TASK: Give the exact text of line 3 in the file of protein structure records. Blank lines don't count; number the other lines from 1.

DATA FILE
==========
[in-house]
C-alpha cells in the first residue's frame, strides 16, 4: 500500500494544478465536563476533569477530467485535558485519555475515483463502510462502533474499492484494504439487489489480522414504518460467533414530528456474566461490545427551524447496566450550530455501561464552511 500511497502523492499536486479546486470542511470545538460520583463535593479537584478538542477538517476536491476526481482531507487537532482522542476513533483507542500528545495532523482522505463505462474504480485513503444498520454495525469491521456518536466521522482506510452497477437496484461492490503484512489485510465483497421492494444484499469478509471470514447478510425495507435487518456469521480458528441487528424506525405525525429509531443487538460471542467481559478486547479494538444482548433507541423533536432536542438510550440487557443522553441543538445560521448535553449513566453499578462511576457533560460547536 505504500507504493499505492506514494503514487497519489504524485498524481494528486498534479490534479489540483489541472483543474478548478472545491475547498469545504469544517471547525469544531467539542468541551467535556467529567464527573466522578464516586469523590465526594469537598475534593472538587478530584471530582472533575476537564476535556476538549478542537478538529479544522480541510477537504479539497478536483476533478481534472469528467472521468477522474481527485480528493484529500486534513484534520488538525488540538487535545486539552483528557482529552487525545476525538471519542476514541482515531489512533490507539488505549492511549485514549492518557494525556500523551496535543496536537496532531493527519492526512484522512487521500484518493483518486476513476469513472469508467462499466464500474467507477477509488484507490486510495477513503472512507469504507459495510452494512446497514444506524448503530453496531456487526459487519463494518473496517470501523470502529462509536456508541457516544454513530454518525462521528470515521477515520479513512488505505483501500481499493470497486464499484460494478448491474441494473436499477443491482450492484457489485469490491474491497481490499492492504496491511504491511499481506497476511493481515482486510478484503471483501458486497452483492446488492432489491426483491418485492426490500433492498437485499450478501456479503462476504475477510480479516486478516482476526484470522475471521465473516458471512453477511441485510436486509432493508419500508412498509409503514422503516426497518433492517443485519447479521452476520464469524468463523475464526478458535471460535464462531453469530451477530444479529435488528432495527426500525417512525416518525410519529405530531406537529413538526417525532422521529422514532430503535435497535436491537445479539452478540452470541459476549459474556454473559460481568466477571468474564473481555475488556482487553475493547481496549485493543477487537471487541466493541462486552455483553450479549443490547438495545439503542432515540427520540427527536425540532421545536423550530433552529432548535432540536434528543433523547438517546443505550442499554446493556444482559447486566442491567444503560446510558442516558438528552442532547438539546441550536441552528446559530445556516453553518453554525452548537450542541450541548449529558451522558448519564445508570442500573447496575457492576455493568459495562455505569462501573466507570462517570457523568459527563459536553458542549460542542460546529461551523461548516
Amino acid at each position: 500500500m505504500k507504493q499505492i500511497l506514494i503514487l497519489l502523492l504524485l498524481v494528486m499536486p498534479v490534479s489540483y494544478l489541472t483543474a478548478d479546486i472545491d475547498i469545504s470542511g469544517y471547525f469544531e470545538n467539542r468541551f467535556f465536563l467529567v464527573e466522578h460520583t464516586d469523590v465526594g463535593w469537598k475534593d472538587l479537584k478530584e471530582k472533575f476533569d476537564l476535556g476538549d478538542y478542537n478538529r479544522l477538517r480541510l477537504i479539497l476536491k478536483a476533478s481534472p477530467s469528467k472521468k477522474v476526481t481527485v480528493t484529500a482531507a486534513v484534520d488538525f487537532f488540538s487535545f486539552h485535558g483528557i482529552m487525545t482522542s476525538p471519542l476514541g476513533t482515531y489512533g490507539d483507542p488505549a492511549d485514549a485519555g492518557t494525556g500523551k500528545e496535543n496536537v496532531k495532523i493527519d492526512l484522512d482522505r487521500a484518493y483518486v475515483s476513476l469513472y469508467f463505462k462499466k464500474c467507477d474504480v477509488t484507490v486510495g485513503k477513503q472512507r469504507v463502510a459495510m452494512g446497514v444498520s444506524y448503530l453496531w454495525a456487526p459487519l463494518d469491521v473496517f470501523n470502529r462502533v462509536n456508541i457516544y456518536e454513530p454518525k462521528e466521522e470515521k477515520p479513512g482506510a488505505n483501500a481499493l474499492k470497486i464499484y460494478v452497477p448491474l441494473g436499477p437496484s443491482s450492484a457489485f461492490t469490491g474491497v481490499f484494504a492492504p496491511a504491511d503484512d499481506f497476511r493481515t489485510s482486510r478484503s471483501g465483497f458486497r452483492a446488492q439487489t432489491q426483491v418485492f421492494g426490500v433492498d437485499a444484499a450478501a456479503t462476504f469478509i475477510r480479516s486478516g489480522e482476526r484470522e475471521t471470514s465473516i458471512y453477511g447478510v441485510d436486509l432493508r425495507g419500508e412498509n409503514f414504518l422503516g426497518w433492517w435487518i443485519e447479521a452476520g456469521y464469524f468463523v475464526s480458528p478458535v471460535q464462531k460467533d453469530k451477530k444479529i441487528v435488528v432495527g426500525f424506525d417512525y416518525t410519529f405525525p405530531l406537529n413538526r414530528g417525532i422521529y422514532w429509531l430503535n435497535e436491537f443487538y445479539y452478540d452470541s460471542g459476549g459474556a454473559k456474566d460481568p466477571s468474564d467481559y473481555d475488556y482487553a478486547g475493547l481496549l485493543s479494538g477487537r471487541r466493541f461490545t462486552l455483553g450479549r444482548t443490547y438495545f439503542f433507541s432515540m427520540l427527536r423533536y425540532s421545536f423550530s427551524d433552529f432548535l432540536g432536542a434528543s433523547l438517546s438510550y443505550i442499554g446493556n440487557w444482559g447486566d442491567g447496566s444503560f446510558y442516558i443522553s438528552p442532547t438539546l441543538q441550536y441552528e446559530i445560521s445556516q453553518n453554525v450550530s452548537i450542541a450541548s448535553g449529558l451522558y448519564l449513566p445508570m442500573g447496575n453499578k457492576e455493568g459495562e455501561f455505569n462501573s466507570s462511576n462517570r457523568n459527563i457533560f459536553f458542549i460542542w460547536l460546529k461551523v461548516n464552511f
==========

Amino acid at each position: 500500500m505504500k507504493q499505492i500511497l506514494i503514487l497519489l502523492l504524485l498524481v494528486m499536486p498534479v490534479s489540483y494544478l489541472t483543474a478548478d479546486i472545491d475547498i469545504s470542511g469544517y471547525f469544531e470545538n467539542r468541551f467535556f465536563l467529567v464527573e466522578h460520583t464516586d469523590v465526594g463535593w469537598k475534593d472538587l479537584k478530584e471530582k472533575f476533569d476537564l476535556g476538549d478538542y478542537n478538529r479544522l477538517r480541510l477537504i479539497l476536491k478536483a476533478s481534472p477530467s469528467k472521468k477522474v476526481t481527485v480528493t484529500a482531507a486534513v484534520d488538525f487537532f488540538s487535545f486539552h485535558g483528557i482529552m487525545t482522542s476525538p471519542l476514541g476513533t482515531y489512533g490507539d483507542p488505549a492511549d485514549a485519555g492518557t494525556g500523551k500528545e496535543n496536537v496532531k495532523i493527519d492526512l484522512d482522505r487521500a484518493y483518486v475515483s476513476l469513472y469508467f463505462k462499466k464500474c467507477d474504480v477509488t484507490v486510495g485513503k477513503q472512507r469504507v463502510a459495510m452494512g446497514v444498520s444506524y448503530l453496531w454495525a456487526p459487519l463494518d469491521v473496517f470501523n470502529r462502533v462509536n456508541i457516544y456518536e454513530p454518525k462521528e466521522e470515521k477515520p479513512g482506510a488505505n483501500a481499493l474499492k470497486i464499484y460494478v452497477p448491474l441494473g436499477p437496484s443491482s450492484a457489485f461492490t469490491g474491497v481490499f484494504a492492504p496491511a504491511d503484512d499481506f497476511r493481515t489485510s482486510r478484503s471483501g465483497f458486497r452483492a446488492q439487489t432489491q426483491v418485492f421492494g426490500v433492498d437485499a444484499a450478501a456479503t462476504f469478509i475477510r480479516s486478516g489480522e482476526r484470522e475471521t471470514s465473516i458471512y453477511g447478510v441485510d436486509l432493508r425495507g419500508e412498509n409503514f414504518l422503516g426497518w433492517w435487518i443485519e447479521a452476520g456469521y464469524f468463523v475464526s480458528p478458535v471460535q464462531k460467533d453469530k451477530k444479529i441487528v435488528v432495527g426500525f424506525d417512525y416518525t410519529f405525525p405530531l406537529n413538526r414530528g417525532i422521529y422514532w429509531l430503535n435497535e436491537f443487538y445479539y452478540d452470541s460471542g459476549g459474556a454473559k456474566d460481568p466477571s468474564d467481559y473481555d475488556y482487553a478486547g475493547l481496549l485493543s479494538g477487537r471487541r466493541f461490545t462486552l455483553g450479549r444482548t443490547y438495545f439503542f433507541s432515540m427520540l427527536r423533536y425540532s421545536f423550530s427551524d433552529f432548535l432540536g432536542a434528543s433523547l438517546s438510550y443505550i442499554g446493556n440487557w444482559g447486566d442491567g447496566s444503560f446510558y442516558i443522553s438528552p442532547t438539546l441543538q441550536y441552528e446559530i445560521s445556516q453553518n453554525v450550530s452548537i450542541a450541548s448535553g449529558l451522558y448519564l449513566p445508570m442500573g447496575n453499578k457492576e455493568g459495562e455501561f455505569n462501573s466507570s462511576n462517570r457523568n459527563i457533560f459536553f458542549i460542542w460547536l460546529k461551523v461548516n464552511f